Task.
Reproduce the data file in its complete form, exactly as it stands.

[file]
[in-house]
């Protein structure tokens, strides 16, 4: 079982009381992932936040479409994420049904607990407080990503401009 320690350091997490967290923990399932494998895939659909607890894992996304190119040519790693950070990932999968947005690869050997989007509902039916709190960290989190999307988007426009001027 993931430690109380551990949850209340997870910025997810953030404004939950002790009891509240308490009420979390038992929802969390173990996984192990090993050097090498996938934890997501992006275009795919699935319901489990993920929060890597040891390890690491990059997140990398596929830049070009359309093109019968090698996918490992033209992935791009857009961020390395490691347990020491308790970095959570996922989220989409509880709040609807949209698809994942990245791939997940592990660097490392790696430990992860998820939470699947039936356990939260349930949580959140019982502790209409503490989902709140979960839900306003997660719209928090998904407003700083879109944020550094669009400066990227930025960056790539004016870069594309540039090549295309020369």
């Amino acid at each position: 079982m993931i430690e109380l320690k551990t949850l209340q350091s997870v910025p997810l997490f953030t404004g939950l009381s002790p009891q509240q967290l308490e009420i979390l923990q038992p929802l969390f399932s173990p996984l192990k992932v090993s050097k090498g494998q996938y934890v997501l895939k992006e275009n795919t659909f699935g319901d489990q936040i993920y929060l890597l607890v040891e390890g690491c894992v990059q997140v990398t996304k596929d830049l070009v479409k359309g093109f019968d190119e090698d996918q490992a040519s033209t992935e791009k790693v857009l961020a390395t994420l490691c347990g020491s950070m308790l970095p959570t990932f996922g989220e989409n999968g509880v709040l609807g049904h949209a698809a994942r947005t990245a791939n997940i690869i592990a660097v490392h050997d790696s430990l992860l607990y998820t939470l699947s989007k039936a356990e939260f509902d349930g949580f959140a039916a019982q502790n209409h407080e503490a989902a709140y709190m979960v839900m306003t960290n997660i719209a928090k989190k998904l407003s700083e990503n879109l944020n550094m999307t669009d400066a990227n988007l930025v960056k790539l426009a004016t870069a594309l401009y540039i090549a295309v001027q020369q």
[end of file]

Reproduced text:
[in-house]
């Protein structure tokens, strides 16, 4: 079982009381992932936040479409994420049904607990407080990503401009 320690350091997490967290923990399932494998895939659909607890894992996304190119040519790693950070990932999968947005690869050997989007509902039916709190960290989190999307988007426009001027 993931430690109380551990949850209340997870910025997810953030404004939950002790009891509240308490009420979390038992929802969390173990996984192990090993050097090498996938934890997501992006275009795919699935319901489990993920929060890597040891390890690491990059997140990398596929830049070009359309093109019968090698996918490992033209992935791009857009961020390395490691347990020491308790970095959570996922989220989409509880709040609807949209698809994942990245791939997940592990660097490392790696430990992860998820939470699947039936356990939260349930949580959140019982502790209409503490989902709140979960839900306003997660719209928090998904407003700083879109944020550094669009400066990227930025960056790539004016870069594309540039090549295309020369």
């Amino acid at each position: 079982m993931i430690e109380l320690k551990t949850l209340q350091s997870v910025p997810l997490f953030t404004g939950l009381s002790p009891q509240q967290l308490e009420i979390l923990q038992p929802l969390f399932s173990p996984l192990k992932v090993s050097k090498g494998q996938y934890v997501l895939k992006e275009n795919t659909f699935g319901d489990q936040i993920y929060l890597l607890v040891e390890g690491c894992v990059q997140v990398t996304k596929d830049l070009v479409k359309g093109f019968d190119e090698d996918q490992a040519s033209t992935e791009k790693v857009l961020a390395t994420l490691c347990g020491s950070m308790l970095p959570t990932f996922g989220e989409n999968g509880v709040l609807g049904h949209a698809a994942r947005t990245a791939n997940i690869i592990a660097v490392h050997d790696s430990l992860l607990y998820t939470l699947s989007k039936a356990e939260f509902d349930g949580f959140a039916a019982q502790n209409h407080e503490a989902a709140y709190m979960v839900m306003t960290n997660i719209a928090k989190k998904l407003s700083e990503n879109l944020n550094m999307t669009d400066a990227n988007l930025v960056k790539l426009a004016t870069a594309l401009y540039i090549a295309v001027q020369q």